Fundrise deserves much credit for being a trailblazer in the real estate crowdfunding sector of finance. Officially launched in 2012, the concept of Fundrise was crafted before the JOBS Act even existed. Entrepreneurs and brothers, Ben and Dan Miller, conceived a plan to allow residents of Washington, DC to invest in projects based in the nation’s capital. Using old Regulation A, a cumbersome securities exemption that took more than a little bit of work to get through regulatory approval, Fundrise was doing crowdfunding before most of the world even knew it existed. Since those early days, many projects have been funded on the Fundrise platform and many things have changed.
Boosted by a significant investment by Renren, founded by Chinese entrepreneur Joseph Chen, Fundrise was quickly capturing alternative finance headlines by participating in projects like the World Trade Center in Manhattan.
In October of 2015, co-founder Dan Miller, based in New York City, departed Fundrise. Crowdfund Insider reached out to Fundrise for information as to why he had left but received no response. Several weeks later, Fundrise announced their intent to launch the very first “eREIT” investment product. In a nutshell, by using updated rules under Regulation A+, or Title IV of the JOBS Act, Fundrise would create a diversified fund to invest in specific sectors of real estate. The eREIT structure provides access to a crowdfunded asset class with predicted solid returns at a potentially lower cost point. Since the end of 2015 Fundrise has largely exited the single property crowdfunding space by focusing solely on a growing number of eREIT verticals.
Several months back, Crowdfund Insider reached out to Dan Miller to get a status report on what he was doing. We had heard he had launched a new venture called Myrtle Grove Ventures, but beyond the description on the website, few details were made available. According to the home page, Myrtle Grove is a global investment holding company with interests in technology, finance and real estate.
Earlier this month, Crowdfund Insider finally caught up with Dan. The first question, of course, was to ask why he departed Fundrise.
Dan, who still owns 20% of Fundrise but is not on the Board, explained he is really an entrepreneur at heart and loves creating things. He went on to explain that, while the shift to the eREIT was part of his decision to move on, he currently has “a bunch of other projects he is interested in.”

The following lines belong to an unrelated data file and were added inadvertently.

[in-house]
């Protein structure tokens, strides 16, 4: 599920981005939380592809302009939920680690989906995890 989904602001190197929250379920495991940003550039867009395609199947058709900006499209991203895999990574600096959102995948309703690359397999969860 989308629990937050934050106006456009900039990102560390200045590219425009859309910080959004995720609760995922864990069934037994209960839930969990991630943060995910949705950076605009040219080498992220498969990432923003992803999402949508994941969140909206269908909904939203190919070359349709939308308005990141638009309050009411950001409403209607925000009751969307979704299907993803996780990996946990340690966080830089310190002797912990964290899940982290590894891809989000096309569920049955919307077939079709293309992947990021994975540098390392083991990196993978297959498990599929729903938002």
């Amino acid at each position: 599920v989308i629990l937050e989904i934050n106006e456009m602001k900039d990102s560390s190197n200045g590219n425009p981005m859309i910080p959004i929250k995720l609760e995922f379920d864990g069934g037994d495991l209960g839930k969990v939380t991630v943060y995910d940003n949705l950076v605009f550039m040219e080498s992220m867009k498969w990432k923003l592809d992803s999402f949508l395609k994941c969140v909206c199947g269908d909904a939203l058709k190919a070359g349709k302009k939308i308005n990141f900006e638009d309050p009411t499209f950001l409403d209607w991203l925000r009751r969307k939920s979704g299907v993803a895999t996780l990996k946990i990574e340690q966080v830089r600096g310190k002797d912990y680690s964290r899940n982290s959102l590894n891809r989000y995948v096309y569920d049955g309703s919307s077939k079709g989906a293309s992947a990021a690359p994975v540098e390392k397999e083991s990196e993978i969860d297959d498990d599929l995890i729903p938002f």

“Fundrise will be a very successful business,” stated Dan.
Asked about the state of the real estate crowdfunding industry in general, and the apparent slow-down, Dan explained;
“Everything was so good for 5 years (that) people were not prepared for the change. Now people are going to have to earn it. For firms that were prepared for it it is a blessing. Similar to what happened to eCommerce in the late 90s [during the tech boom] there were a lot of platforms and a handful came in and consolidated…Long term, I think it is positive. Short term, I think it’s making people nervous but that is where I think there is opportunity.”
Short term, Dan sees some nervousness in the sector but also believes this creates opportunity for better established platforms.
Asked if he is aware of any consolidation happening now, Dan stated;
“It has not started yet. It will happen as companies run out of cash. Going forward it will be difficult for some companies to raise capital. They will look for some sort of exit. I think everyone is looking at the balance sheet and trying to right size it. I think that institutions, other firms will be looking at acquisitions. That type of capital is a few years away from getting into the industry on the real estate side.”
Dan hears that some developers have been having problems finding good opportunities. A lot of firms saw this coming. Now “the easy money is gone.” Of course, the global challenges do not help either. Uncertainty always equals risk.
“The person [real estate investor] that came in and paid 20% more and closed in a few weeks is not happening anymore. It does not yet feel like a real crisis. Things have gotten more tight and more focused.”
Dan believes the global urban thesis is played out for now. He posed the rhetorical question, asking where the next real estate thesis will be. What are the factors that will define growth over the next several years?